So, once upon a time when I was like 12, I stayed home sick from church. That worked out great, because I could squeeze in some much anticipated email checking and instant messaging without having to adhere to the "20 minute limit" rule. See, Jackie was 16, Tami was 14, I was 12, Nicole was 9 and Michelle was 5. We only had one computer, and we had to take turns. Some of us emailed. Some of us were instant messenger maniacs. Some of us (like Nicole and Michelle) just liked to search for stuffed animals online or play solitaire. Dad used the computer for work, Mom used it for Genealogy, and Jackie, Tami and I occasionally had to use it for school. Mama Booth, being all about fairness envoked the 20 minute time limit per girl. But that day.. the computer was all mine. For 3 hours!
Now, we were not allowed to be on the computer on Sundays, but I was a shady rule breaker back before my conscience took over my life. I checked my mail, chatted with some boys from school via AIM... and then accidentally kicked the computer with my awkward gangly 12 year old leg. Lo and behold.. a little door on the front of the hard drive popped open. Behind this door, there was a handle. I of course, lifted the handle. Little did I know that this little handle was spring loaded, and by lifting that little bugger, it detached the hard drive from the computer. While it was on.
I nervously pushed the hard drive back in, shut the little door, turned off the computer and went and got back in bed. This, my friends, was going to be bad. Super bad. Tate Banzett bad. I didn't know much about computers at that point in my life, but knew that when they stopped working, Papa Booth had to painstakingly take them apart and swear at it for hours before it would work again.
The family got home, and I inconspicuously mentioned that I had tried to check my mail, and the hard drive popped out of the computer. I had broken the no-computer on Sunday rule, and I swear everyone gave me dirty looks. They all thought I did it on purpose. I was not a favorite among the Booth family that day. This day, we were all introduced to the term "de-fragging" a computer. It took about 8 HOURS.
There was Dad, sitting at the computer desk, watching line after line of code blur by as each little box that I swear represented bits, not bytes, lit up and moved around as the de-frag continued. I wanted to throw up. I did this. I murdered the first Booth Family computer with reliable internet access. It was an unpardonable sin. So I sat there with my dad, and suffered through most of the de-frag situation right next to him. He didn't yell at me, or swear, or chastise me for computer-ing on Sunday. Having everyone else's eyes on me was punishment enough. I actually was pretty curious about what the freak was going on, and so I kept asking him annoying questions like "what does that red box mean?" or "how many of those lines have to be filled up for it to be done?" "what does de-fragment mean?" and I think my guilt driven legitimate curiosity eased the frustration Dad must have felt toward me. Thinking about it now, I can't believe he didn't ban me from the family for life. He was a computer guy for crying out loud, and I pulled the hard drive right out of a running computer. Shudder. Sorry Dad.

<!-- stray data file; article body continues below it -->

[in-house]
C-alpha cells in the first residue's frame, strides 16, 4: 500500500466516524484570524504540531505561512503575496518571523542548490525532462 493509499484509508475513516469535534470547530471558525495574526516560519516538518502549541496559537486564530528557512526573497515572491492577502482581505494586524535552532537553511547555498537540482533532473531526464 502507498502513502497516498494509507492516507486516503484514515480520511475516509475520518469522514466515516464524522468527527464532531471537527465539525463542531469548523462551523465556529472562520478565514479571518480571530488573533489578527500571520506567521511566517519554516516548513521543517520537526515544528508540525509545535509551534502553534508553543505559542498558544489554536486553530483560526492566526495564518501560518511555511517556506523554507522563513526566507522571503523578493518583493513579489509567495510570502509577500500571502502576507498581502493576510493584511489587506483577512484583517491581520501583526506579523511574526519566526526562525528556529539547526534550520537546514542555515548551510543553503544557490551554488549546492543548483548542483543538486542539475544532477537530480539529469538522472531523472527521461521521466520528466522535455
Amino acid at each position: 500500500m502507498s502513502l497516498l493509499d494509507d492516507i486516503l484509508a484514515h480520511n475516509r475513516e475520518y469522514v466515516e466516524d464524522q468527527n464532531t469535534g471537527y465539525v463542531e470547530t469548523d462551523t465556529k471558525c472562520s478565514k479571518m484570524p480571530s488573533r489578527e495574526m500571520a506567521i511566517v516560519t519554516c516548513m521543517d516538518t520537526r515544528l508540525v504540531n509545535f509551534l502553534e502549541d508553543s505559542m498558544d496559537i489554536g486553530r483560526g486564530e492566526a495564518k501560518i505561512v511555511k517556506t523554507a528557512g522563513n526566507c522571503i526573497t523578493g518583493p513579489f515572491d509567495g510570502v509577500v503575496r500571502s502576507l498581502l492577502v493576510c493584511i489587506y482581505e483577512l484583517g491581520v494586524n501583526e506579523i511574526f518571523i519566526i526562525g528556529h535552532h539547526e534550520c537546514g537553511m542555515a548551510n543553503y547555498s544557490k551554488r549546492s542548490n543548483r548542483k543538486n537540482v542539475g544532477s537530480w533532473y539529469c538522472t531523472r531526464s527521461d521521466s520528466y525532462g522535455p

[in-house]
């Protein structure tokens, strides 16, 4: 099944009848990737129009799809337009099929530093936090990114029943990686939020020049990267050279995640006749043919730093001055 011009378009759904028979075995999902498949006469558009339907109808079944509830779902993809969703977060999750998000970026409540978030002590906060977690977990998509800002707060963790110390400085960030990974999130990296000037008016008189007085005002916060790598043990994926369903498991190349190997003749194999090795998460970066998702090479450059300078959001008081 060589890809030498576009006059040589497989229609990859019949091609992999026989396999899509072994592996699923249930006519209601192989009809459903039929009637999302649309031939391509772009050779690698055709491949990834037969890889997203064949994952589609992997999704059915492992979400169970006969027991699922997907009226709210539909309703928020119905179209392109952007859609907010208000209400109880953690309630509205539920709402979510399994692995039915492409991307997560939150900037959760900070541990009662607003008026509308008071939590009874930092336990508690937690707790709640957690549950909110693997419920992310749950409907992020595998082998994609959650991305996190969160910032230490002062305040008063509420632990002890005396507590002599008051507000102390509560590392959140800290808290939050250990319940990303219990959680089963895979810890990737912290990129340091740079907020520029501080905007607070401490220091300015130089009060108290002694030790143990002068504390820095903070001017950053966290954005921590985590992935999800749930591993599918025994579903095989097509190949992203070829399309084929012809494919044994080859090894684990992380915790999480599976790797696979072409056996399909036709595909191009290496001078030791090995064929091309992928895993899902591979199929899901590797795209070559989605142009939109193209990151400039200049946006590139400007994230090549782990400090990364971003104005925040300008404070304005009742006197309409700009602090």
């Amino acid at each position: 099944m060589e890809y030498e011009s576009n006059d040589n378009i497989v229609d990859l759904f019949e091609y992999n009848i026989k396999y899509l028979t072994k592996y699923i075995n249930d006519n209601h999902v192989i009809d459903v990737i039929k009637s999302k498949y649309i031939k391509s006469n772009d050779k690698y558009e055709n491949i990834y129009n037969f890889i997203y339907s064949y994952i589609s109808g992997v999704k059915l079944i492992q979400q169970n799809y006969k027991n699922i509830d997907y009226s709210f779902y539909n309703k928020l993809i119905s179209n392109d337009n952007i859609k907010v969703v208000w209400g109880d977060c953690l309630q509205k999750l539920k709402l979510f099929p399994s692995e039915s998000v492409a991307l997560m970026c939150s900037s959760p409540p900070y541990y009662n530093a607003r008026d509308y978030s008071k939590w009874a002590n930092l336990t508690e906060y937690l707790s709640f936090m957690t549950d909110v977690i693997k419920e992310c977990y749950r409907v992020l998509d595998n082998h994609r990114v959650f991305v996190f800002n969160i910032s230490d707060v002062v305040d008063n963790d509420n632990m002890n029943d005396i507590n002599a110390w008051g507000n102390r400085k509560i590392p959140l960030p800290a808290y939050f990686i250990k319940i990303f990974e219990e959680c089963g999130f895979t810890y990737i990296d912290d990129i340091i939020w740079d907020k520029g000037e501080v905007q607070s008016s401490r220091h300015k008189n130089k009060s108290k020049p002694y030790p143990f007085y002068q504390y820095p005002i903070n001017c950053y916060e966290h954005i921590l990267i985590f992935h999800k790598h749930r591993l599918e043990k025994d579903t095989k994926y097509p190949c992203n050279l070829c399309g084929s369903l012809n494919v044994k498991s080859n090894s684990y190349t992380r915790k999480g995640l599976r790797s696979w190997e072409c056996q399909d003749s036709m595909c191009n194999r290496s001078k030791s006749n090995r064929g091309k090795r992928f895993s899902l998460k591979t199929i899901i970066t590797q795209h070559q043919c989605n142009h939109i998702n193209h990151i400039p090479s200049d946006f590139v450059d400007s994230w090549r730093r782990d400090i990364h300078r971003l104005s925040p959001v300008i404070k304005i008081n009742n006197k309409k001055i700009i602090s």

Anyway. After my laptop was stolen last year Papa Booth found an old one from his work that they were throwing away. Its been pretty reliable. But... it has had its scares. I even had to defrag it once. Shudder again. So tonight some blue screen came up saying it needed to verify some files that didn't match blah blah blah recombobulate the directory blah blah so I let it do its job. And This is what I had to watch. It brought back this flood of computer-angst ridden memories and I just felt like I needed to share. Ever since that fateful Sunday, system error messages strike fear into the very center of my heart.
But don't worry. The computer is doing just fine. False alarm.